Public School Board's Skilled Trades Apprentices to Get Advanced Standing at St. Clair College
Article courtesy of The Windsor Star: By Dave Waddell, The Windsor Star - While precision metal-cutting students in Ontario Youth Apprenticeship Programs around the province are finishing up their final year at college, Greater Essex County District School Board OYAP graduates will already be certified apprentices in the workforce.

That's the direct benefit of the Dual Credit Attestation agreement announced Thursday between the public board and St. Clair College that will allow GECDSB students to get credit for the first year of their college training.

The apprenticeship agreement is the only one of its kind in Ontario. "I'm happy I won't have to go for an extra (third) year," said India Lokun, a Grade 11 student in Belle River's precision metal apprenticeship program currently on placement at Concours Mold Inc.

"It's going to give me an opportunity to get ahead quicker because everyone else will still be in school." Lokun added the shorter path to certification will also help make the OYAP program more attractive to students. It also means employers starving for such talent will get help sooner.

Rob Chittim at podium
Rob Chittim, Chair of St. Clair College's School of Skilled Trades.

"The Greater Essex County District School Board has a model program," said Robert Chittim, chair of the college's School of Skilled Trades.

"The training and paid placements are unique in the province. This model should be put in place across Ontario." After doing a thorough investigation of the board's OYAP program for precision metal cutting, studying everything from facilities to the quality of instructors, Chittim felt comfortable recommending to the Ministry of Trades, Colleges and Universities that the two-year high school program was the equivalent of having completed Level 1 of their apprenticeship at St. Clair.

"The immediate impact for us is we're going to see a rise in the apprenticeship program," Chittim said. "We're starting to see rising numbers in OYAP at the board already. Companies are coming to me everyday looking for people.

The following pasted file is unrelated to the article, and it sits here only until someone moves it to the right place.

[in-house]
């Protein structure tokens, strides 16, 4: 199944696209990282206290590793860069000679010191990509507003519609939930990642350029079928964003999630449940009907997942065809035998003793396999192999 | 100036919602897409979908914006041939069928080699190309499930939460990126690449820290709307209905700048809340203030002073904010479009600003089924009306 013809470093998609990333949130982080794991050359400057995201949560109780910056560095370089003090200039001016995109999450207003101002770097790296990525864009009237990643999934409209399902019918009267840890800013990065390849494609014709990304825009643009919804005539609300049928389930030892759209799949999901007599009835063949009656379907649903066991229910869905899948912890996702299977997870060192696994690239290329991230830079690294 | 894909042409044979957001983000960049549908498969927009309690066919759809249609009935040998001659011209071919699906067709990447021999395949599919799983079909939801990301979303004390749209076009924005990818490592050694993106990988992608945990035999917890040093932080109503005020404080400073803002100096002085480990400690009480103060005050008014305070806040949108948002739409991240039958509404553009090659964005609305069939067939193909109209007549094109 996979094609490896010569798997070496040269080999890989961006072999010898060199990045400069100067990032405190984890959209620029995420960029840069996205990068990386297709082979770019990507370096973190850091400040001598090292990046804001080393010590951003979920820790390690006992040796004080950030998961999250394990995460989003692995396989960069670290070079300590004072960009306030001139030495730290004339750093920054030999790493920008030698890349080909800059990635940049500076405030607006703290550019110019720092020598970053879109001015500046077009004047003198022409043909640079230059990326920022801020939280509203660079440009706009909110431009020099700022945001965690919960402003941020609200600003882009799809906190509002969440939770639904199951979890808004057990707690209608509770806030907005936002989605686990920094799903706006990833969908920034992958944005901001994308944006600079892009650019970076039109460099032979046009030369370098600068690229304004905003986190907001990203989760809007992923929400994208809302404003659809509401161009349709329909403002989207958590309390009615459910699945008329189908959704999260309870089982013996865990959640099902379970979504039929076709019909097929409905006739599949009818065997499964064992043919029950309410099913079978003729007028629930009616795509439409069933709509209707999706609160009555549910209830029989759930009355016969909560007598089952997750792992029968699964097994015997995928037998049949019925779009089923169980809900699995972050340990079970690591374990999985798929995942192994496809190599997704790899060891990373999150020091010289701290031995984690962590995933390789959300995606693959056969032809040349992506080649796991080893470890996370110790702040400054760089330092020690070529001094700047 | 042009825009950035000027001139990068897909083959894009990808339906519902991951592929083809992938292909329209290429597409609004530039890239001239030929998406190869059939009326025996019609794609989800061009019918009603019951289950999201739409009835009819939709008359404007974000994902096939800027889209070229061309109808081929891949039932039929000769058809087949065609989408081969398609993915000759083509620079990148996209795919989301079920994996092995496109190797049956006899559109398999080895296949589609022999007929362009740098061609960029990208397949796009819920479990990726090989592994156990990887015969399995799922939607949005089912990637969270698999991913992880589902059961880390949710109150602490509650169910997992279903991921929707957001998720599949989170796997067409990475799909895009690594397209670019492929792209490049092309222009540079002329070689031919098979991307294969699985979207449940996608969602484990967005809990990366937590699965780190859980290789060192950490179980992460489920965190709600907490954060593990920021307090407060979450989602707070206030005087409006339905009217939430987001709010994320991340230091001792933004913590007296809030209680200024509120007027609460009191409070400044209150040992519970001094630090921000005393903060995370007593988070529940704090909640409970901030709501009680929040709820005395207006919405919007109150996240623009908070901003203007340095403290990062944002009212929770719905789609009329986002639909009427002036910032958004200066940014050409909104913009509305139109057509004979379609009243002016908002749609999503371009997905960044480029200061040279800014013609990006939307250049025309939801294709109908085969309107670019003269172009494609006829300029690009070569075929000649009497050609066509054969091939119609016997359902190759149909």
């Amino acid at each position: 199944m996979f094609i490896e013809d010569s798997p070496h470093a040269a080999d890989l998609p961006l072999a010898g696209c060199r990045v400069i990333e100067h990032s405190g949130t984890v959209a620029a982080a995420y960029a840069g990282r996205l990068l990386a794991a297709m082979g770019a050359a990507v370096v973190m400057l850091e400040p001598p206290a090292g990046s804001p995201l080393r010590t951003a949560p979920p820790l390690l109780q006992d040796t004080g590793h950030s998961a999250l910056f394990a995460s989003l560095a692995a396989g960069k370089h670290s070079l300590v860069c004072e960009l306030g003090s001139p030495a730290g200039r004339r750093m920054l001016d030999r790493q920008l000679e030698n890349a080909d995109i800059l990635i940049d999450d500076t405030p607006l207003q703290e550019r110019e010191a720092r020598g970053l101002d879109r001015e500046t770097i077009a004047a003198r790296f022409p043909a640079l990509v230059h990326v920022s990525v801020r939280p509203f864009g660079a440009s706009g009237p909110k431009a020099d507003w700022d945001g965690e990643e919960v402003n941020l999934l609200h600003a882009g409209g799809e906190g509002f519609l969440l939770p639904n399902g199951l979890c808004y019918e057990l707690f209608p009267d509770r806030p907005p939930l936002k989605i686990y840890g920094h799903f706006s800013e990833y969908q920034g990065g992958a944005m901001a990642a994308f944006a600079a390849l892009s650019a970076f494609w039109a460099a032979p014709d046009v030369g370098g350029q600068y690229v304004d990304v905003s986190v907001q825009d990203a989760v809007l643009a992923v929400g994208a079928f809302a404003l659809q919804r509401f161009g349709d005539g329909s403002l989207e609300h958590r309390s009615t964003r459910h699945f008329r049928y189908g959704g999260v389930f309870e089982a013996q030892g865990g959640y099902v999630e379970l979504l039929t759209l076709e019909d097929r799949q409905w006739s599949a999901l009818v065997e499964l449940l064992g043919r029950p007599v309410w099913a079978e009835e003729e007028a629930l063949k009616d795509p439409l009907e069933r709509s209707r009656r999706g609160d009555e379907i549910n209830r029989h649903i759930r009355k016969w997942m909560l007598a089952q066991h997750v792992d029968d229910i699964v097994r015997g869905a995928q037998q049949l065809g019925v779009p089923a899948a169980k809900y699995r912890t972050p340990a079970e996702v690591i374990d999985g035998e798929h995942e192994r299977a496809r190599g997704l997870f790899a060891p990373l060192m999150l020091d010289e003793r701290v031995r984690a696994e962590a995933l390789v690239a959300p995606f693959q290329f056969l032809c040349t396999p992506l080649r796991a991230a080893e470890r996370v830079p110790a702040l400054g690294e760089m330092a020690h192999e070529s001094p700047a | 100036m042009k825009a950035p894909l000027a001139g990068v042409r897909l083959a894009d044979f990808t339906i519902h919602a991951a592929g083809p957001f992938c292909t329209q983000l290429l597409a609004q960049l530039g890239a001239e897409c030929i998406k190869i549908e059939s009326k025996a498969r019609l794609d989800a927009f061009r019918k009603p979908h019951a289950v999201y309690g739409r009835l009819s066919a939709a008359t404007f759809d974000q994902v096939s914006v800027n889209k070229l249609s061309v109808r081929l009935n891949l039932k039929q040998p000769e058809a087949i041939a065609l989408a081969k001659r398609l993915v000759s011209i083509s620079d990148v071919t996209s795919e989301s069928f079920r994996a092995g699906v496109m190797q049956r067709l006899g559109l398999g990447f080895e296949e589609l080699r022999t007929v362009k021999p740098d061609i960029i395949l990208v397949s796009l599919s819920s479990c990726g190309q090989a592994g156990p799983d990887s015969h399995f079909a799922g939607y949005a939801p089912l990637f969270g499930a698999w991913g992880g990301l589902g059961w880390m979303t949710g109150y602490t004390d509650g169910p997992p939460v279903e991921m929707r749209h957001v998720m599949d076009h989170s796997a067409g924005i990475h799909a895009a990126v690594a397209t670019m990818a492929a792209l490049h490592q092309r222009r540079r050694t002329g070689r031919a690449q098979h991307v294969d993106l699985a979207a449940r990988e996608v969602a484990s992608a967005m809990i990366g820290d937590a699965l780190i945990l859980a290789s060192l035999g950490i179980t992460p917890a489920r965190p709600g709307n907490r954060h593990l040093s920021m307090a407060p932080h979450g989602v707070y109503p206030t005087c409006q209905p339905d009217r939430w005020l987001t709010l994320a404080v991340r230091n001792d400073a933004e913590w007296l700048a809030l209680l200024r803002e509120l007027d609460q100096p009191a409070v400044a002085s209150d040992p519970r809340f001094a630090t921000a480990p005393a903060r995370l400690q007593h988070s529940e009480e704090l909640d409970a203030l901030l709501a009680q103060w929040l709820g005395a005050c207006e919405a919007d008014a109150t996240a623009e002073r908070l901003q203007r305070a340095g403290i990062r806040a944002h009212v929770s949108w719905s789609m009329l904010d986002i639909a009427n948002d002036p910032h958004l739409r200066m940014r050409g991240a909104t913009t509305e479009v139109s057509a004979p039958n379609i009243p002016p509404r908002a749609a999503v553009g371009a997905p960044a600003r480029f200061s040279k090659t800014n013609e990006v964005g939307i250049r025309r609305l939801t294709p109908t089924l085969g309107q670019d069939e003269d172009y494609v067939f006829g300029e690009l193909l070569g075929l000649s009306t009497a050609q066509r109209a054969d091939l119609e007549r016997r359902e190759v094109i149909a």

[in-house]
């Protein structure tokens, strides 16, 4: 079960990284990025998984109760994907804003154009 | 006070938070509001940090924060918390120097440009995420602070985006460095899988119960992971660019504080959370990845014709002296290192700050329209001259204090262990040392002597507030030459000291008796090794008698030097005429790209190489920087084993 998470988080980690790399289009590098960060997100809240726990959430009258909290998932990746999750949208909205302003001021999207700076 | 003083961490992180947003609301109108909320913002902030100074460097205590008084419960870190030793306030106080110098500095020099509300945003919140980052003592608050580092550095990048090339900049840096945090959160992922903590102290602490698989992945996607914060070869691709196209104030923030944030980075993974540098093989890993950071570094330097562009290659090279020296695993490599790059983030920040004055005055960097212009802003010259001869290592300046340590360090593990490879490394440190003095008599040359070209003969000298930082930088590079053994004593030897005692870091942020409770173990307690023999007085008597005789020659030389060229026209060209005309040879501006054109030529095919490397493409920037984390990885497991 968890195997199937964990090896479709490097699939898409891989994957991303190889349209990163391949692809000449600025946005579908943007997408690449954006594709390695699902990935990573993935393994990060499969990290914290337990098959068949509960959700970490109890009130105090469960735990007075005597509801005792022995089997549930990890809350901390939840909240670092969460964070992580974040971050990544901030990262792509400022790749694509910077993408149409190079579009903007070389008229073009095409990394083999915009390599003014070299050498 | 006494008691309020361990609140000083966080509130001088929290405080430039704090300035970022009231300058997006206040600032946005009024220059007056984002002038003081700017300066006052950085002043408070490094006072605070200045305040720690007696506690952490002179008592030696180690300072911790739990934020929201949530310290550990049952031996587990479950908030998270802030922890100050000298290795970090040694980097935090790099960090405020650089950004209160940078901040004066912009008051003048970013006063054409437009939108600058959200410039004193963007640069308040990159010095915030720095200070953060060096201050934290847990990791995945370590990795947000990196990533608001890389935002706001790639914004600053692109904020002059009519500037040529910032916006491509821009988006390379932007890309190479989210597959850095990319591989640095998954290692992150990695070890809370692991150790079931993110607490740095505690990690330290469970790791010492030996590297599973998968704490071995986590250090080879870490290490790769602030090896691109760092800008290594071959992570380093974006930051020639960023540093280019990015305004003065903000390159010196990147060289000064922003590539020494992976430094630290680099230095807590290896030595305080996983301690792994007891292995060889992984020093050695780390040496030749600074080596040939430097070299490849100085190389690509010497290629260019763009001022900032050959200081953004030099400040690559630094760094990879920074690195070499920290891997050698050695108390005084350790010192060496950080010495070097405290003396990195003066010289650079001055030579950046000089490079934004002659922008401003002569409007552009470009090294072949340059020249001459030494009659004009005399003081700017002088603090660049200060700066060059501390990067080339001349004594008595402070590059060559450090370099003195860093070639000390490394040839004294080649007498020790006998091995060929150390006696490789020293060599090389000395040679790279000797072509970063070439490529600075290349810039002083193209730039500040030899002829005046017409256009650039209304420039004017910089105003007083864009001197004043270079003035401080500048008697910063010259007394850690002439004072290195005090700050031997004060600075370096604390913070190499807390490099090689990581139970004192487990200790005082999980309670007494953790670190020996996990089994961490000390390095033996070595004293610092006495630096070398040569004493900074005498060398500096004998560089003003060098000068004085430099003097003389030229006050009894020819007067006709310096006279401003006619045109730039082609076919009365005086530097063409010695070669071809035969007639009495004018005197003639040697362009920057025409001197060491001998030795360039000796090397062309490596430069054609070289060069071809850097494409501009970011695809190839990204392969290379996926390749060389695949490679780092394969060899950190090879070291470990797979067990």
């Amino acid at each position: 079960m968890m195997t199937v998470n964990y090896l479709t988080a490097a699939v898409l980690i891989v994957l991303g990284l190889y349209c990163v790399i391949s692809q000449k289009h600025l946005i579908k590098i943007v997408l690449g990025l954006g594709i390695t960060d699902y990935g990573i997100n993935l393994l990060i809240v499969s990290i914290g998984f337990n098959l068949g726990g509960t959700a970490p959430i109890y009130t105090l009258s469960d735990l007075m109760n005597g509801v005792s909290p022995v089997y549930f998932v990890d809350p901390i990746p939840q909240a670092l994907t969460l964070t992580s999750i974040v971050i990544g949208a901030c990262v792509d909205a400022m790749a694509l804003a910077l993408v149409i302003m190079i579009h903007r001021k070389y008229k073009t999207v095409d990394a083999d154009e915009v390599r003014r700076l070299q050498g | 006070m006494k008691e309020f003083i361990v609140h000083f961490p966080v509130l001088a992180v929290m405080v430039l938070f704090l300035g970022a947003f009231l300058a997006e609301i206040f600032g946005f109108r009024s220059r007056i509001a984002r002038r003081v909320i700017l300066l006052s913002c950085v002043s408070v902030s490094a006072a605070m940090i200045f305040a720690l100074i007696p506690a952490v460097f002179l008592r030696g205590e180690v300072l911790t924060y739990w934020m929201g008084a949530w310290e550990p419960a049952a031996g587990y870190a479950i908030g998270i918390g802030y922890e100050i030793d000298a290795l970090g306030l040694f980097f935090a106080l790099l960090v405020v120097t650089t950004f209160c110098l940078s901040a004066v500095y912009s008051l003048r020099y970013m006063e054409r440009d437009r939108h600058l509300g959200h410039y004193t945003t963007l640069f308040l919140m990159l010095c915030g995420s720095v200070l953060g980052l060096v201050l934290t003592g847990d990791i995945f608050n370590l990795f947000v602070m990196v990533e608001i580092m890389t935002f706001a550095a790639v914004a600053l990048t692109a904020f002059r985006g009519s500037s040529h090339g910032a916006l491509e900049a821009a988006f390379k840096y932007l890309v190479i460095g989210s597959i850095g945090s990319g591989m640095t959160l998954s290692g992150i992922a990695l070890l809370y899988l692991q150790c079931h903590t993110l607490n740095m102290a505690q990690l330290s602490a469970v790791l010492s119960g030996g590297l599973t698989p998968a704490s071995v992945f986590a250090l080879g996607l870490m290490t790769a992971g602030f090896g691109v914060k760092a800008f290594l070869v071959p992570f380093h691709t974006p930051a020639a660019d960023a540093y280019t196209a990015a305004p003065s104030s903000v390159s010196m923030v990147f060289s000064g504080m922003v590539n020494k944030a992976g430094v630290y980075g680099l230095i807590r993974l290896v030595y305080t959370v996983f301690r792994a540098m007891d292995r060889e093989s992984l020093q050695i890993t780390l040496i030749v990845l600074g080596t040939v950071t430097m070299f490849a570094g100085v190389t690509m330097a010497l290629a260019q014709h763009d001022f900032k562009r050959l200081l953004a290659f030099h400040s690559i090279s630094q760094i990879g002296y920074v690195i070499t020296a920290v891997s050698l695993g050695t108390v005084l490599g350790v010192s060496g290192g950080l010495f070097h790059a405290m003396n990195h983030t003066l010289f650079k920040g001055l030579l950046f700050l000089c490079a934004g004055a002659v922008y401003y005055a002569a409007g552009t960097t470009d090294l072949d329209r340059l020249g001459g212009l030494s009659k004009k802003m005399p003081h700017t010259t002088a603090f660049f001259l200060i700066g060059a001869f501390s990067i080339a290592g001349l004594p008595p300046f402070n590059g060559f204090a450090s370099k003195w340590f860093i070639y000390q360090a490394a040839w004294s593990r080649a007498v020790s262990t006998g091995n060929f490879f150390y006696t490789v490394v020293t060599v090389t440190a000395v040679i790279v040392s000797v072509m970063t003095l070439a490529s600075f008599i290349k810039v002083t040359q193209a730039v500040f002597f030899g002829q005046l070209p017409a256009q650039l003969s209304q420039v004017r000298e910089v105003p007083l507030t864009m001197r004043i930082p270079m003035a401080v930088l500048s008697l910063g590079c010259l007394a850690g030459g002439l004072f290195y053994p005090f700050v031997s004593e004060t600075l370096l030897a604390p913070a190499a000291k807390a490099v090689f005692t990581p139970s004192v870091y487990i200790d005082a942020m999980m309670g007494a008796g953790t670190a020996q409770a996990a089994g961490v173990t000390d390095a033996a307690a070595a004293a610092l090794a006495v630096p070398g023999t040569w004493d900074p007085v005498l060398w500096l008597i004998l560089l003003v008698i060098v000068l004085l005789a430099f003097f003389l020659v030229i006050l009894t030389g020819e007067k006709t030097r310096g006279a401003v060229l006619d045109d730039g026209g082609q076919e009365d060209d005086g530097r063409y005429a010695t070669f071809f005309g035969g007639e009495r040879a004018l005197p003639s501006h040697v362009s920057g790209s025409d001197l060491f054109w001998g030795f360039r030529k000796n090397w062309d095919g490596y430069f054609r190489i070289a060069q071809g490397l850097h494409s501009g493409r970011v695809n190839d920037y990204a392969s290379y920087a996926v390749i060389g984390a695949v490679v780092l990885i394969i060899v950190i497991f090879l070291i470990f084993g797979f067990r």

"The people standing before me today (OYAP apprentices) are the solution to a problem." To put the benefits of the program in more measurable terms, Chittim said many of the apprentices will making the equivalent of the starting salaries of those teaching them.

"Some of these apprentices (on paid placements) are making $35,000 to $45,000 if their working overtime," Chittim said.

"When they return to school to complete the last semester of Grade 12 with the new truck they've bought, there's a lot of interest in the program then."

Scott Scantlebury at podium
Scott Scantlebury, Greater Essex County District School Board Public Relations Officer.

The first class of apprentices eligible for immediate standing in Level 2 of their apprenticeship at the college will graduate high school in June, 2016.

To be eligible an apprentice must have complete the two-year OYAP high-school program at one of the board's four sites, be a registered apprentice and member of the Ontario College of Trades.

Students must also have maintained at least a 60 per cent average in their math, manufacturing technology and co-op education courses (six credits).

There's also an exemption exam that can be written to gain advance standing.

Dan Fister, the GECDSB's superintendent of education overseeing OYAP, credits private industry for being willing to partner with the board to help create the program by opening their doors and their wallets. It's a model he said the board wants to expand into other apprenticeships.

"It'll help us sell the benefits of career in skilled trades and apprenticeships," Fister said. "We believe in learn to earn. Students are getting relevant, real-life experiences.

"We want to create that interest and excitement because that creates student engagement."

Students listening to Alan Halberstadt at podium
Alan Halberstadt, Greater Essex County District School Board Trustee.
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